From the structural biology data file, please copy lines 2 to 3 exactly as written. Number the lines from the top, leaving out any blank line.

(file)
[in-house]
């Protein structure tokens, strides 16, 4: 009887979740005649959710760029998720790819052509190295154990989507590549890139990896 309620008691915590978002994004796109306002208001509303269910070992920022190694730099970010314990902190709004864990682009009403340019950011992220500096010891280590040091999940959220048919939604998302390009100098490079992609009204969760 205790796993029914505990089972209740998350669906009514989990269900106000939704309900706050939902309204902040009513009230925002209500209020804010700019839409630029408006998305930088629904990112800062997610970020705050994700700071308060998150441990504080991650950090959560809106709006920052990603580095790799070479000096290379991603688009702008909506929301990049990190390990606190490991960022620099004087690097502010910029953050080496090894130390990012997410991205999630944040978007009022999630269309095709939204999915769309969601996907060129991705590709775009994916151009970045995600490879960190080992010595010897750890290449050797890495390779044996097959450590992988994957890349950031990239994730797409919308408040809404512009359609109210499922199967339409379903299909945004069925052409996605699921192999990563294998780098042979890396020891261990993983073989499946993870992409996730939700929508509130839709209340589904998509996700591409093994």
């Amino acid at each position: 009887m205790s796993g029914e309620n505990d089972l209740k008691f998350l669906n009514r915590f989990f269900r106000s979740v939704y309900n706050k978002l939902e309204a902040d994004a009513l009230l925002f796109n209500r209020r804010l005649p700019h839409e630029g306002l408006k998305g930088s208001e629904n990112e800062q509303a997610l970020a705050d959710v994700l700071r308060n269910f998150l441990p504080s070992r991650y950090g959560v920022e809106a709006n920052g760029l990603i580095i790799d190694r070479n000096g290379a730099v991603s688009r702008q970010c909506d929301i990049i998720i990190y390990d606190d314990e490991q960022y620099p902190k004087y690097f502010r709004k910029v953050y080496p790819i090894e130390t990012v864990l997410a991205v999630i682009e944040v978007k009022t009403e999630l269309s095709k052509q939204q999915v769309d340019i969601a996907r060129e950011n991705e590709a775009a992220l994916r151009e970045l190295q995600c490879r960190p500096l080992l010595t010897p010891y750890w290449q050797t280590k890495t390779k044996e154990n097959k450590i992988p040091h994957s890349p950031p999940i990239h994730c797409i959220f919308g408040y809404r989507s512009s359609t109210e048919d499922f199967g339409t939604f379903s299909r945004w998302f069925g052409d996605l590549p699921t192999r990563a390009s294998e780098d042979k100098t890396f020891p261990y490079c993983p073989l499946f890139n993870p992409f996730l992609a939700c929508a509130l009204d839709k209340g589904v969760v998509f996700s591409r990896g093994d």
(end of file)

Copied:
């Protein structure tokens, strides 16, 4: 009887979740005649959710760029998720790819052509190295154990989507590549890139990896 309620008691915590978002994004796109306002208001509303269910070992920022190694730099970010314990902190709004864990682009009403340019950011992220500096010891280590040091999940959220048919939604998302390009100098490079992609009204969760 205790796993029914505990089972209740998350669906009514989990269900106000939704309900706050939902309204902040009513009230925002209500209020804010700019839409630029408006998305930088629904990112800062997610970020705050994700700071308060998150441990504080991650950090959560809106709006920052990603580095790799070479000096290379991603688009702008909506929301990049990190390990606190490991960022620099004087690097502010910029953050080496090894130390990012997410991205999630944040978007009022999630269309095709939204999915769309969601996907060129991705590709775009994916151009970045995600490879960190080992010595010897750890290449050797890495390779044996097959450590992988994957890349950031990239994730797409919308408040809404512009359609109210499922199967339409379903299909945004069925052409996605699921192999990563294998780098042979890396020891261990993983073989499946993870992409996730939700929508509130839709209340589904998509996700591409093994």
């Amino acid at each position: 009887m205790s796993g029914e309620n505990d089972l209740k008691f998350l669906n009514r915590f989990f269900r106000s979740v939704y309900n706050k978002l939902e309204a902040d994004a009513l009230l925002f796109n209500r209020r804010l005649p700019h839409e630029g306002l408006k998305g930088s208001e629904n990112e800062q509303a997610l970020a705050d959710v994700l700071r308060n269910f998150l441990p504080s070992r991650y950090g959560v920022e809106a709006n920052g760029l990603i580095i790799d190694r070479n000096g290379a730099v991603s688009r702008q970010c909506d929301i990049i998720i990190y390990d606190d314990e490991q960022y620099p902190k004087y690097f502010r709004k910029v953050y080496p790819i090894e130390t990012v864990l997410a991205v999630i682009e944040v978007k009022t009403e999630l269309s095709k052509q939204q999915v769309d340019i969601a996907r060129e950011n991705e590709a775009a992220l994916r151009e970045l190295q995600c490879r960190p500096l080992l010595t010897p010891y750890w290449q050797t280590k890495t390779k044996e154990n097959k450590i992988p040091h994957s890349p950031p999940i990239h994730c797409i959220f919308g408040y809404r989507s512009s359609t109210e048919d499922f199967g339409t939604f379903s299909r945004w998302f069925g052409d996605l590549p699921t192999r990563a390009s294998e780098d042979k100098t890396f020891p261990y490079c993983p073989l499946f890139n993870p992409f996730l992609a939700c929508a509130l009204d839709k209340g589904v969760v998509f996700s591409r990896g093994d």